National Writing Project Launch, 11th October

The National Writing Project UK launch on the 11th of October saw the inaugural meeting of the first NWP group in Scotland.  Emily Gillies, NQT English at Springburn Academy, reports on the event. Inquiries about NWP Glasgow can be directed to Lisa Hamilton at gw17hamiltonlisa@glow.ea.glasgow.sch.uk . Lisa has written about NWP on here own blog, here .

On Wednesday, October 11th I had the pleasure of attending a National Writing Project UK event at Springburn Academy. The event was a launch for not only the first National Writing Project group in Glasgow but indeed the first in Scotland, and was an exciting opportunity to learn a little bit more about what the National Writing Project does, as well as learning about some practical approaches to teaching creative writing in the classroom. The event was well-attended by a mix of both primary and secondary teachers, and offered opportunities to share good practice and to discuss and reflect upon what we had learned.

Simon Wrigley, one of the co-founders of the National Writing Project UK, opened the workshop by explaining the philosophy behind the project and stressing the importance of creative writing, for both pupils and teachers. We were then asked to think about our own experiences and memories of writing, and encouraged to share these with the other members at our group, which opened up interesting conversations about the emotions associated with writing. We reflected on how these experiences – positive or negative – have influenced our adult relationships with writing, thus highlighting the importance of allowing children to have opportunities to write creatively in an encouraging, positive environment.

We then engaged in a free writing activity, in which we wrote about one of our memories or experiences for five minutes, without stopping to plan, review or edit our writing. These five minutes flew by and afterwards, we were once again encouraged to discuss and reflect upon the activity, with many in my own group describing the experience as “freeing” and “cathartic”. I very much enjoyed this writing technique as it forced me to write without worrying too much about whether it was “good enough”, which I believe is one reason I myself am hesitant to even begin writing in the first place. Many of us found that, once we had started writing, the ideas flowed very easily and the most difficult thing about it was writing quickly enough to get everything down on the page within the allotted time! We were not forced to share our work but simply to read back on it and reflect on the experience of writing itself.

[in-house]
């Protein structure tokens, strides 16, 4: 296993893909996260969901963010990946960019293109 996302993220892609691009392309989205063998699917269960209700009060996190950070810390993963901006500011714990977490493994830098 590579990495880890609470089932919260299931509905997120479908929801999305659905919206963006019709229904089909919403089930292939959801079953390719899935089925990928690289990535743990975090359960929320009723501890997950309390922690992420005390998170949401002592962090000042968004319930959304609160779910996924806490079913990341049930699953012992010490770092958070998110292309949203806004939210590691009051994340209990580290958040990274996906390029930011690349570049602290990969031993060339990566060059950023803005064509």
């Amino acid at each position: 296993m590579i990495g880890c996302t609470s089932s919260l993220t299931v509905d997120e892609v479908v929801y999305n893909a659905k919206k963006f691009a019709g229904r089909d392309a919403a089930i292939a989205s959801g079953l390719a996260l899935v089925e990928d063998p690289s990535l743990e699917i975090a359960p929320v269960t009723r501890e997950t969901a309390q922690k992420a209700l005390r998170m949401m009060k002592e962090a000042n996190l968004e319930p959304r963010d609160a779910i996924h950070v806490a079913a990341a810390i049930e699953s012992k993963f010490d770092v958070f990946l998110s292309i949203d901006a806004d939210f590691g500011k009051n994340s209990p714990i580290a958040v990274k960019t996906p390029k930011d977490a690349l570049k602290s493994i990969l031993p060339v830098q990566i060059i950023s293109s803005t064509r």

Almost the instant we started reflecting on the free writing activity, I could see how it would be a useful activity to use in class. I have a National 5 class who are very reluctant to begin writing their Personal Writing pieces for their Folio, for numerous reasons, including not knowing where to start when it comes to writing about a personal experience. However, I feel like an activity such as this, where pupils and teachers are all engaged in the writing process together, where there is no pressure on creating the “perfect” piece of work, and where pupils are not forced to share their writing unless they absolutely feel comfortable doing so, is the ideal jumping off point. I will certainly be using this with my National 5 class and have plans to use it as a starter activity in BGE classes as well.

 

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ASLS SChools’ Conference, 2017

Leanne Welsh, SATE’s new local authority representative in Falkirk, reflects on the annual ASLS conference.  You can read Leanne’s excellent blog here.

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Yesterday, I attended The Association for Scottish Literary studies annual Schools Conference in Glasgow.   This conference is a vital resource for teachers wishing to explore Scottish literature and language in the classroom.  I left the event with many new ideas that I plan to use with my classes in order to enhance their understanding of Scotland’s heritage.